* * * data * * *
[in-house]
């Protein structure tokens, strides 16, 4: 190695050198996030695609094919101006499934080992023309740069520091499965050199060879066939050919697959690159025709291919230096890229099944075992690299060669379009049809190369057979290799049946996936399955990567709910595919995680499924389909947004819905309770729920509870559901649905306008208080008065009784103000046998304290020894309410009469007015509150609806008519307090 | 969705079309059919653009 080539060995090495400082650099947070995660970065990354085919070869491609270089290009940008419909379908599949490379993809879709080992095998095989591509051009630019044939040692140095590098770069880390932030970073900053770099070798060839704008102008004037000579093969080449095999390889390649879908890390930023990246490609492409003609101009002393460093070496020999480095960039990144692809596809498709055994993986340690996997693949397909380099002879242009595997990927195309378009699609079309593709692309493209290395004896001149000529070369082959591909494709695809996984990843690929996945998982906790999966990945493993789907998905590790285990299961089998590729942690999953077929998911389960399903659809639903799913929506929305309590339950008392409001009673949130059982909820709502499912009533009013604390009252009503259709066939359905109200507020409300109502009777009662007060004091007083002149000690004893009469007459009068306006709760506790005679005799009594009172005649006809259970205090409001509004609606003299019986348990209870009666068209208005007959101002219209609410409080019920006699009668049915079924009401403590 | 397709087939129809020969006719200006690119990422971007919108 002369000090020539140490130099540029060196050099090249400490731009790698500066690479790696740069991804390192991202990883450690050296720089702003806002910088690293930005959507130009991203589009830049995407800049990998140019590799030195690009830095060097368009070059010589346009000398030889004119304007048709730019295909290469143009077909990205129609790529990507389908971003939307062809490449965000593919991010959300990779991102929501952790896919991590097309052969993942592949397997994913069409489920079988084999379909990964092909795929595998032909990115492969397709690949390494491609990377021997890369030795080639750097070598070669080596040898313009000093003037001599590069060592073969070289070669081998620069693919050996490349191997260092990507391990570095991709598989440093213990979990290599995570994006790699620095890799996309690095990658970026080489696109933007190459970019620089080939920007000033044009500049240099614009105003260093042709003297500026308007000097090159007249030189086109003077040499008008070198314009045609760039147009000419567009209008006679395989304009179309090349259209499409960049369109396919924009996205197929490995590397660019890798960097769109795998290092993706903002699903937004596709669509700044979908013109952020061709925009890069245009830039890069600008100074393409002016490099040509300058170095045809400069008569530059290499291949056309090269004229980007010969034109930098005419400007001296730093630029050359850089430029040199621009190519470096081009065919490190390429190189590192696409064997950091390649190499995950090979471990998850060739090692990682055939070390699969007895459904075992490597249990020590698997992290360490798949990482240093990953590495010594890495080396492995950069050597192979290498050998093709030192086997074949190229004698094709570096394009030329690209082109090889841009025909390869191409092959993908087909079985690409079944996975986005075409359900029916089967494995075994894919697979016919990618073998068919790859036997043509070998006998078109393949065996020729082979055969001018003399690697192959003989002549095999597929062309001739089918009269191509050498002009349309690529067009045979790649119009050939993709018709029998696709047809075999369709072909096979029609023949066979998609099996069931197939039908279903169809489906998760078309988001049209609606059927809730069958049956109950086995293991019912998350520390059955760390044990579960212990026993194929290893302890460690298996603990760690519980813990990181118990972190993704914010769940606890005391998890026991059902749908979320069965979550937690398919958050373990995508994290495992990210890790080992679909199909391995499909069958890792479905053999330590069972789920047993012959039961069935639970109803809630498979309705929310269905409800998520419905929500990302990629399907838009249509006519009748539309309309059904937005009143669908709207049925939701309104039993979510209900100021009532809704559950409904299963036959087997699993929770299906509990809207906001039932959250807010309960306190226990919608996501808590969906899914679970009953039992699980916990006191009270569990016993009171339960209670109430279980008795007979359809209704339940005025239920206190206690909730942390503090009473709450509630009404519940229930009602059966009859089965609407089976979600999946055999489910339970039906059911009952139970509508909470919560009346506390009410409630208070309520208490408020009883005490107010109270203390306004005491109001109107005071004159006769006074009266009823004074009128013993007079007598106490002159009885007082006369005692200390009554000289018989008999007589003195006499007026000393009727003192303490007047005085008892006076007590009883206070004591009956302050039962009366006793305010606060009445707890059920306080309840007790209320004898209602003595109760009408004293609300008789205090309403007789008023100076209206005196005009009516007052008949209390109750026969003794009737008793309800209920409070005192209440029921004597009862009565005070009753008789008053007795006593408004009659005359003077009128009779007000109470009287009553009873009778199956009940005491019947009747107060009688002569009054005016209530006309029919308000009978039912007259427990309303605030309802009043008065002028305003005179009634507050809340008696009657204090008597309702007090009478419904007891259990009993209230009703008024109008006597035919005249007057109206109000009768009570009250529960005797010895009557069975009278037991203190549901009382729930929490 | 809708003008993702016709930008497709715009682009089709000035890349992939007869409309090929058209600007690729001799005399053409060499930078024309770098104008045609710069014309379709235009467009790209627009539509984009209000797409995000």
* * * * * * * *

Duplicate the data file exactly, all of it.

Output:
[in-house]
């Protein structure tokens, strides 16, 4: 190695050198996030695609094919101006499934080992023309740069520091499965050199060879066939050919697959690159025709291919230096890229099944075992690299060669379009049809190369057979290799049946996936399955990567709910595919995680499924389909947004819905309770729920509870559901649905306008208080008065009784103000046998304290020894309410009469007015509150609806008519307090 | 969705079309059919653009 080539060995090495400082650099947070995660970065990354085919070869491609270089290009940008419909379908599949490379993809879709080992095998095989591509051009630019044939040692140095590098770069880390932030970073900053770099070798060839704008102008004037000579093969080449095999390889390649879908890390930023990246490609492409003609101009002393460093070496020999480095960039990144692809596809498709055994993986340690996997693949397909380099002879242009595997990927195309378009699609079309593709692309493209290395004896001149000529070369082959591909494709695809996984990843690929996945998982906790999966990945493993789907998905590790285990299961089998590729942690999953077929998911389960399903659809639903799913929506929305309590339950008392409001009673949130059982909820709502499912009533009013604390009252009503259709066939359905109200507020409300109502009777009662007060004091007083002149000690004893009469007459009068306006709760506790005679005799009594009172005649006809259970205090409001509004609606003299019986348990209870009666068209208005007959101002219209609410409080019920006699009668049915079924009401403590 | 397709087939129809020969006719200006690119990422971007919108 002369000090020539140490130099540029060196050099090249400490731009790698500066690479790696740069991804390192991202990883450690050296720089702003806002910088690293930005959507130009991203589009830049995407800049990998140019590799030195690009830095060097368009070059010589346009000398030889004119304007048709730019295909290469143009077909990205129609790529990507389908971003939307062809490449965000593919991010959300990779991102929501952790896919991590097309052969993942592949397997994913069409489920079988084999379909990964092909795929595998032909990115492969397709690949390494491609990377021997890369030795080639750097070598070669080596040898313009000093003037001599590069060592073969070289070669081998620069693919050996490349191997260092990507391990570095991709598989440093213990979990290599995570994006790699620095890799996309690095990658970026080489696109933007190459970019620089080939920007000033044009500049240099614009105003260093042709003297500026308007000097090159007249030189086109003077040499008008070198314009045609760039147009000419567009209008006679395989304009179309090349259209499409960049369109396919924009996205197929490995590397660019890798960097769109795998290092993706903002699903937004596709669509700044979908013109952020061709925009890069245009830039890069600008100074393409002016490099040509300058170095045809400069008569530059290499291949056309090269004229980007010969034109930098005419400007001296730093630029050359850089430029040199621009190519470096081009065919490190390429190189590192696409064997950091390649190499995950090979471990998850060739090692990682055939070390699969007895459904075992490597249990020590698997992290360490798949990482240093990953590495010594890495080396492995950069050597192979290498050998093709030192086997074949190229004698094709570096394009030329690209082109090889841009025909390869191409092959993908087909079985690409079944996975986005075409359900029916089967494995075994894919697979016919990618073998068919790859036997043509070998006998078109393949065996020729082979055969001018003399690697192959003989002549095999597929062309001739089918009269191509050498002009349309690529067009045979790649119009050939993709018709029998696709047809075999369709072909096979029609023949066979998609099996069931197939039908279903169809489906998760078309988001049209609606059927809730069958049956109950086995293991019912998350520390059955760390044990579960212990026993194929290893302890460690298996603990760690519980813990990181118990972190993704914010769940606890005391998890026991059902749908979320069965979550937690398919958050373990995508994290495992990210890790080992679909199909391995499909069958890792479905053999330590069972789920047993012959039961069935639970109803809630498979309705929310269905409800998520419905929500990302990629399907838009249509006519009748539309309309059904937005009143669908709207049925939701309104039993979510209900100021009532809704559950409904299963036959087997699993929770299906509990809207906001039932959250807010309960306190226990919608996501808590969906899914679970009953039992699980916990006191009270569990016993009171339960209670109430279980008795007979359809209704339940005025239920206190206690909730942390503090009473709450509630009404519940229930009602059966009859089965609407089976979600999946055999489910339970039906059911009952139970509508909470919560009346506390009410409630208070309520208490408020009883005490107010109270203390306004005491109001109107005071004159006769006074009266009823004074009128013993007079007598106490002159009885007082006369005692200390009554000289018989008999007589003195006499007026000393009727003192303490007047005085008892006076007590009883206070004591009956302050039962009366006793305010606060009445707890059920306080309840007790209320004898209602003595109760009408004293609300008789205090309403007789008023100076209206005196005009009516007052008949209390109750026969003794009737008793309800209920409070005192209440029921004597009862009565005070009753008789008053007795006593408004009659005359003077009128009779007000109470009287009553009873009778199956009940005491019947009747107060009688002569009054005016209530006309029919308000009978039912007259427990309303605030309802009043008065002028305003005179009634507050809340008696009657204090008597309702007090009478419904007891259990009993209230009703008024109008006597035919005249007057109206109000009768009570009250529960005797010895009557069975009278037991203190549901009382729930929490 | 809708003008993702016709930008497709715009682009089709000035890349992939007869409309090929058209600007690729001799005399053409060499930078024309770098104008045609710069014309379709235009467009790209627009539509984009209000797409995000």